I'll be back, says bullish Kayleigh after being knocked out amid the madness of Pamplona festival run
A Co Armagh woman left concussed after taking part in the Running of the Bulls festival in Pamplona in Spain has vowed to return to the event next year.
Kayleigh McManus (28) from Portadown was knocked unconscious after colliding with another runner on Sunday and crashing to the ground.
She was taken to hospital with a head injury and had a neck brace fitted after being examined.
The red-headed tour guide was already laughing and joking with friends soon after being seen by doctors.
Ms McManus arrived in the northern Spanish town of Pamplona on July 4 where the nine-day festival takes place every July and she is due to stay until tomorrow.
The university graduate had been working for an agency as a festival guide.
She fell in the square in front of the town hall near the start of the 850-metre course through Pamplona's old town.
Speaking from hospital before being released around lunchtime on Sunday, she said it had been an incredible adrenaline rush.
"It's the first time I've been to the Running of the Bulls festival but the third time I'd run since it started.
"I've seen it on the television and always wanted to run, it was like a dream for me.
"The shock of the injury hasn't taken away my wish to keep on running.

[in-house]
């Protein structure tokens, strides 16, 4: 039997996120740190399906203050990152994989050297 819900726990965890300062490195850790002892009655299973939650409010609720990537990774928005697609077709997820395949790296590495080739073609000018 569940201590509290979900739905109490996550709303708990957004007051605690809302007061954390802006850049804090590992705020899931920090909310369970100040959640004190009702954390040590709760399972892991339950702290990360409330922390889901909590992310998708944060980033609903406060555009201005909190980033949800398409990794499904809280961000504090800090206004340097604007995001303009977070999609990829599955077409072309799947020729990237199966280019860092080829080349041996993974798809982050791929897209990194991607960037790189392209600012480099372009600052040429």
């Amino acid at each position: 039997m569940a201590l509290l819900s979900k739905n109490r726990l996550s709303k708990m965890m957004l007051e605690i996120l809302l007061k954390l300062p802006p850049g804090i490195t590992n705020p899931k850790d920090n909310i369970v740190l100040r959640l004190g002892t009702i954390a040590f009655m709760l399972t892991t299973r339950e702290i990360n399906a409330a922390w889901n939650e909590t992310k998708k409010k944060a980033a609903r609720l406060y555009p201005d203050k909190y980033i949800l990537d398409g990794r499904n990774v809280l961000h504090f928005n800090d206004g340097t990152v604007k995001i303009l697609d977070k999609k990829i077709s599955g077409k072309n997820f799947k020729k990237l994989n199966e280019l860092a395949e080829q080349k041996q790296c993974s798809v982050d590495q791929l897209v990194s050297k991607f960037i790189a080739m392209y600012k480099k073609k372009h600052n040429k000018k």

"The adrenaline is incredible. I feel like I'm on top of a mountain when the run finishes. I'll definitely try and come back next year."
Last night she paid tribute on her Facebook page to the paramedics who took care of her.
She laughed off her injuries, saying she was grand and just worried about getting told off by her parents.
The last of the eight runs took place on Monday morning.
Seven people were injured, including a Spanish 21-year-old and a 26-year-old Australian who were both gored three times by a bull that became separated from the pack.
Their condition was described as serious.
Another 24-year-old Australian was also gored, but was less seriously injured.
Fifteen people have been killed at the annual festival since records began in 1911.
The most recent death was in 2009 when 27-year-old Daniel Jimeno from Madrid was gored in the neck by a bull called Capuchino.
Last year British father-of-one John Bennett (45), from Wolverhampton, was taken to hospital on the first run after being crushed under a pile of people and suffering injuries to his knees. He told afterwards how he was suffocated and feared he would die.
The Running of the Bulls festival was made famous by the 1926 Ernest Hemingway novel The Sun Also Rises.
The event involves running in front of a group of bulls (typically a dozen) that have been let loose on sectioned-off streets. Revellers wear red and white.
The most famous running of the bulls is the nine-day festival of Sanfermines in honour of Saint Fermin in Pamplona, although they are held in towns across Spain.